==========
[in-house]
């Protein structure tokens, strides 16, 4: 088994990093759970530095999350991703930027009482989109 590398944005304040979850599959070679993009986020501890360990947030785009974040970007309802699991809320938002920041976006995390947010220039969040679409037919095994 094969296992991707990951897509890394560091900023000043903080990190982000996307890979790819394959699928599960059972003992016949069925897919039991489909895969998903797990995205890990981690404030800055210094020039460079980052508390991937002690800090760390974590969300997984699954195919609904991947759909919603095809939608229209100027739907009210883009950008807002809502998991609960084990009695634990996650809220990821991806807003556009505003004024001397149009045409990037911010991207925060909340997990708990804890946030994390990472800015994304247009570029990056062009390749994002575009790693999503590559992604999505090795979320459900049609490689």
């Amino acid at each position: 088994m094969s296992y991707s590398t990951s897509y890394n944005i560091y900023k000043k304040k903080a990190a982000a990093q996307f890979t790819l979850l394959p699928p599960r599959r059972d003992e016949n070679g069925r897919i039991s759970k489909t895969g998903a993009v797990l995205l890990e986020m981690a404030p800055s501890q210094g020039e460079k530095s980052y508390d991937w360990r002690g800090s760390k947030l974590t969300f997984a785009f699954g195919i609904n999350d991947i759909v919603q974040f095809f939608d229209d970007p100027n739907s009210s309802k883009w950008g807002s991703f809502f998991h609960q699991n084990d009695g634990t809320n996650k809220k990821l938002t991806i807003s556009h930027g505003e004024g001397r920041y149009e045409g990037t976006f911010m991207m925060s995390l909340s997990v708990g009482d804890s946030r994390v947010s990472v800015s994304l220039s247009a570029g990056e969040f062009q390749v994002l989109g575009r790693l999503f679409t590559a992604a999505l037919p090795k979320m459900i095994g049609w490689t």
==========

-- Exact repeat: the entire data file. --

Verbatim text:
[in-house]
């Protein structure tokens, strides 16, 4: 088994990093759970530095999350991703930027009482989109 590398944005304040979850599959070679993009986020501890360990947030785009974040970007309802699991809320938002920041976006995390947010220039969040679409037919095994 094969296992991707990951897509890394560091900023000043903080990190982000996307890979790819394959699928599960059972003992016949069925897919039991489909895969998903797990995205890990981690404030800055210094020039460079980052508390991937002690800090760390974590969300997984699954195919609904991947759909919603095809939608229209100027739907009210883009950008807002809502998991609960084990009695634990996650809220990821991806807003556009505003004024001397149009045409990037911010991207925060909340997990708990804890946030994390990472800015994304247009570029990056062009390749994002575009790693999503590559992604999505090795979320459900049609490689």
């Amino acid at each position: 088994m094969s296992y991707s590398t990951s897509y890394n944005i560091y900023k000043k304040k903080a990190a982000a990093q996307f890979t790819l979850l394959p699928p599960r599959r059972d003992e016949n070679g069925r897919i039991s759970k489909t895969g998903a993009v797990l995205l890990e986020m981690a404030p800055s501890q210094g020039e460079k530095s980052y508390d991937w360990r002690g800090s760390k947030l974590t969300f997984a785009f699954g195919i609904n999350d991947i759909v919603q974040f095809f939608d229209d970007p100027n739907s009210s309802k883009w950008g807002s991703f809502f998991h609960q699991n084990d009695g634990t809320n996650k809220k990821l938002t991806i807003s556009h930027g505003e004024g001397r920041y149009e045409g990037t976006f911010m991207m925060s995390l909340s997990v708990g009482d804890s946030r994390v947010s990472v800015s994304l220039s247009a570029g990056e969040f062009q390749v994002l989109g575009r790693l999503f679409t590559a992604a999505l037919p090795k979320m459900i095994g049609w490689t």